The 30-day mortality for patients receiving dialysis was higher than that for patients not receiving dialysis (29.0% vs. 18.3%, p < 0.001). Aspirin use was associated with lower 30-day mortality both in patients receiving dialysis (50% relative reduction; 21.1% vs. 41.8%, p < 0.001) and in those not receiving dialysis (63% relative reduction; 13.5% vs. 36.3%, p < 0.001) (Fig. 2). The restriction of the cohort to the 100,032 patients ideal for aspirin therapy yielded similar results. Beta-blocker use was associated with a 40% relative lower 30-day mortality among patients receiving dialysis (20.5% vs. 34.1%, p < 0.001) and a 56% relative lower mortality among patients not receiving dialysis (10.9% vs. 24.5%, p < 0.001) (Fig. 3). Among the patients considered ideal for beta-blockers, the reduction in mortality was also lower for patients receiving dialysis (34% lower; 20.7% vs. 31.2%, p < 0.001) than for those not receiving dialysis (53% lower; 10.4% vs. 22.0%, p < 0.001). Angiotensin-converting enzyme inhibitor use was associated with a 48% relative lower 30-day mortality among patients receiving dialysis (17.3% vs. 33.4%, p < 0.001) and a 27% relative lower mortality among patients not receiving dialysis (14.9% vs. 20.3%, p < 0.001) (Fig. 4). Among patients considered ideal for ACE inhibitors, the reduction in mortality was also higher for patients receiving dialysis (47% lower; 17.9% vs. 33.6%, p = 0.007) than for those not receiving dialysis (33% lower; 16.0% vs. 24.0%, p < 0.001).
After adjusting for baseline demographic and clinical risk factors, the administration of aspirin was associated with a similar mortality among patients receiving dialysis (relative risk [RR] 0.64; 95% confidence interval [CI] 0.50 to 0.80) and patients not receiving dialysis (RR 0.57; 95% CI 0.55 to 0.58) (Fig. 5). Among patients judged ideal for aspirin therapy, the benefit of aspirin therapy was similar in the dialysis group (RR 0.56; 95% CI 0.37 to 0.81) and the non-dialysis group (RR 0.54; 95% CI 0.52 to 0.56).
The association of beta-blockers with lower mortality was not as great as that with aspirin. Patients receiving dialysis had a 22% lower risk (RR 0.78; 95% CI 0.60 to 0.99) in mortality, whereas those not receiving dialysis had a 30% risk reduction (RR 0.70; 95% CI 0.68 to 0.72). The benefit of beta-blocker use was not statistically different between the dialysis and non-dialysis groups. Restricting the cohort to patients deemed ideal for beta-blocker use had no significant effect on the estimates in either the dialysis or non-dialysis subgroup.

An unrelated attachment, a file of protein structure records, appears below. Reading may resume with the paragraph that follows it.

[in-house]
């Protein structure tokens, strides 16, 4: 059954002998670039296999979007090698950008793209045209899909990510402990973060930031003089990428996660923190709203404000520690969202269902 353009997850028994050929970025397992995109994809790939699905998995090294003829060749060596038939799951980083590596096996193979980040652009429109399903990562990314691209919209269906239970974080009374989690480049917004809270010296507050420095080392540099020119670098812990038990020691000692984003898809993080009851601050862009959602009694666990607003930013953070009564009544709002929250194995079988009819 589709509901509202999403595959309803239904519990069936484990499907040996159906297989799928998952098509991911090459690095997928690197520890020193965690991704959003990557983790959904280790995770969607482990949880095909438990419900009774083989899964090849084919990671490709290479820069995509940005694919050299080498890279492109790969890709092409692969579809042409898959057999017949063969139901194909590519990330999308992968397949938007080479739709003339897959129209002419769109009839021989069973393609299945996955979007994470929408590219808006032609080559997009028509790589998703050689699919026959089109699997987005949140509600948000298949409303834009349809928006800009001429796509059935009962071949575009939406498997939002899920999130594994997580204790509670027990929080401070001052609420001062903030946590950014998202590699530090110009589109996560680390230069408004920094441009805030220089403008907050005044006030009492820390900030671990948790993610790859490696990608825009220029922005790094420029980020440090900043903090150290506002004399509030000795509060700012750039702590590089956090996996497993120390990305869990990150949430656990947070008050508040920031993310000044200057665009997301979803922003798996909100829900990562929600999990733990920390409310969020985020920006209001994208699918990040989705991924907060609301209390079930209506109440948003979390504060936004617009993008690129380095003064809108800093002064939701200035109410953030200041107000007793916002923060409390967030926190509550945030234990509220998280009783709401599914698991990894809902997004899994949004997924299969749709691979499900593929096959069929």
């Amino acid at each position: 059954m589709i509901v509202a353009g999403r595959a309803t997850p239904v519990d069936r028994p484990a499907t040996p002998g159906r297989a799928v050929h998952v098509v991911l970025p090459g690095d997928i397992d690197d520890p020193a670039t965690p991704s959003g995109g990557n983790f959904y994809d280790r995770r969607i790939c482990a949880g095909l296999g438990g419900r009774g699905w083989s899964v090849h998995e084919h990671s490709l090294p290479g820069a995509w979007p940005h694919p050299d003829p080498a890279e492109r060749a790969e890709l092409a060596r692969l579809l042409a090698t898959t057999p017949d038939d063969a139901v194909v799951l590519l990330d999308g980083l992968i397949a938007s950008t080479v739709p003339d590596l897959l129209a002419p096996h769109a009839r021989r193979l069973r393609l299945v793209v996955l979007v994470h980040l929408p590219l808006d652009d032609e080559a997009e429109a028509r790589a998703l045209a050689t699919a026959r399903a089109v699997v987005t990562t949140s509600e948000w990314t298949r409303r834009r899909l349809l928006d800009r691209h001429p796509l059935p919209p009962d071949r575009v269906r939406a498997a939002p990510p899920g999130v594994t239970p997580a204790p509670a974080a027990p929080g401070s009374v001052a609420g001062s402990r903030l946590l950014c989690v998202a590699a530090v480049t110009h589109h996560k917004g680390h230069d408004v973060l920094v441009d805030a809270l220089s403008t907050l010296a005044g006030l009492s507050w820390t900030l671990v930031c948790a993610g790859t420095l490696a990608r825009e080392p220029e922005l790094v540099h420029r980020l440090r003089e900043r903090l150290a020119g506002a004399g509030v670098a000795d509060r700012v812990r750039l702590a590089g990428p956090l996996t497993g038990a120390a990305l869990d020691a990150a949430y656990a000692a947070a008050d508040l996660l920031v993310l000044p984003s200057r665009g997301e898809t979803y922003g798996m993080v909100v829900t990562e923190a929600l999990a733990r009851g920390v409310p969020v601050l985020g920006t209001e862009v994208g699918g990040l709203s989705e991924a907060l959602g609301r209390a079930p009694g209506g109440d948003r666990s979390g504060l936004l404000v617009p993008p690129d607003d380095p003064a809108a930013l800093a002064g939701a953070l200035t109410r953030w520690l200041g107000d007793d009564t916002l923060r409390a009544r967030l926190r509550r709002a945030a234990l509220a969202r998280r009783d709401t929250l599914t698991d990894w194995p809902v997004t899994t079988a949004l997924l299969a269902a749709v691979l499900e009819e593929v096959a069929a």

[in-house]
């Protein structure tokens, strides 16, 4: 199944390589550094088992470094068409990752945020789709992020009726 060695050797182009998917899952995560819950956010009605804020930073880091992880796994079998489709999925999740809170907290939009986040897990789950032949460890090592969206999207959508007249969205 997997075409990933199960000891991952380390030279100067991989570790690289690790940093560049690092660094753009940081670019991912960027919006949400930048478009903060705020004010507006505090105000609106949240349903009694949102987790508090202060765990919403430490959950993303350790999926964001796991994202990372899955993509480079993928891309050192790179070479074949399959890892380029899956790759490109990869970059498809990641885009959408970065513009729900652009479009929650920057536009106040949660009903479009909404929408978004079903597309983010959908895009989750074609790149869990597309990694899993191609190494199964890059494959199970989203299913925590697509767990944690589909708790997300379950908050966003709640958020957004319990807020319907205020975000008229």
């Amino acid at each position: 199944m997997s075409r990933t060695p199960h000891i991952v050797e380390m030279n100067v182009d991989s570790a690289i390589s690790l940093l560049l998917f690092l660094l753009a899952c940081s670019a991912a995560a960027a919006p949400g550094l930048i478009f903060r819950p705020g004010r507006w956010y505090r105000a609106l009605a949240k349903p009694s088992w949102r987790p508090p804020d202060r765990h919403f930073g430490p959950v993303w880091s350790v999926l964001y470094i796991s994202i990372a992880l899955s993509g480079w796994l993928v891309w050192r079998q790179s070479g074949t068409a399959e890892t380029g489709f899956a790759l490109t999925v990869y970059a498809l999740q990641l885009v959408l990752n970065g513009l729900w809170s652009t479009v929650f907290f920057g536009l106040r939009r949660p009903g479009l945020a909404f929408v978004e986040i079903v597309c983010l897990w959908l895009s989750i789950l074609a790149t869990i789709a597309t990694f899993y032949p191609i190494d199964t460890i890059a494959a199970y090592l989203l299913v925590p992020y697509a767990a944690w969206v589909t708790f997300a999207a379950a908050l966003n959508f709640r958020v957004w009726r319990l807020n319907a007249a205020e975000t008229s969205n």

The ACE inhibitors, in contrast to aspirin and beta-blockers, appeared to have a greater benefit among patients receiving dialysis (42% lower risk; RR 0.58, 95% CI 0.42 to 0.77) than among those not receiving dialysis (36% risk reduction; RR 0.64, 95% CI 0.63 to 0.66). This difference was not statistically significant. Similar estimates were identified among patients deemed ideal for ACE inhibitor therapy.
The prognostic significance of dialysis among elderly patients with AMI has received little attention in spite of the high mortality among this group. To the best of our knowledge, our analysis is the first large-scale study to date that has examined the medical therapy of dialysis patients with AMI and assessed the association of aspirin and beta-blocker use on 30-day mortality. Our findings indicate that aspirin, beta-blocker, and ACE inhibitor therapy exert a short-term survival benefit among patients with ESRD similar to that observed in patients not receiving dialysis. Yet, these medications are far less likely to be provided to patients receiving dialysis, even among those considered ideal for these medications, than to patients not receiving dialysis. Improving the quality of care through the increased use of aspirin and beta-blockers could therefore reduce mortality among patients with ESRD presenting with AMI.
Nearly 300,000 Americans have ESRD, and cardiovascular disease remains the leading cause of mortality among this group. Unfortunately, there is a paucity of literature regarding cardiovascular disease, particularly AMI, in this patient cohort. Randomized clinical trials have typically excluded high-risk subgroups, particularly patients with elevated serum creatinine, not to mention those receiving dialysis. Consequently, much of our knowledge of this population stems from observational studies (3,7,15).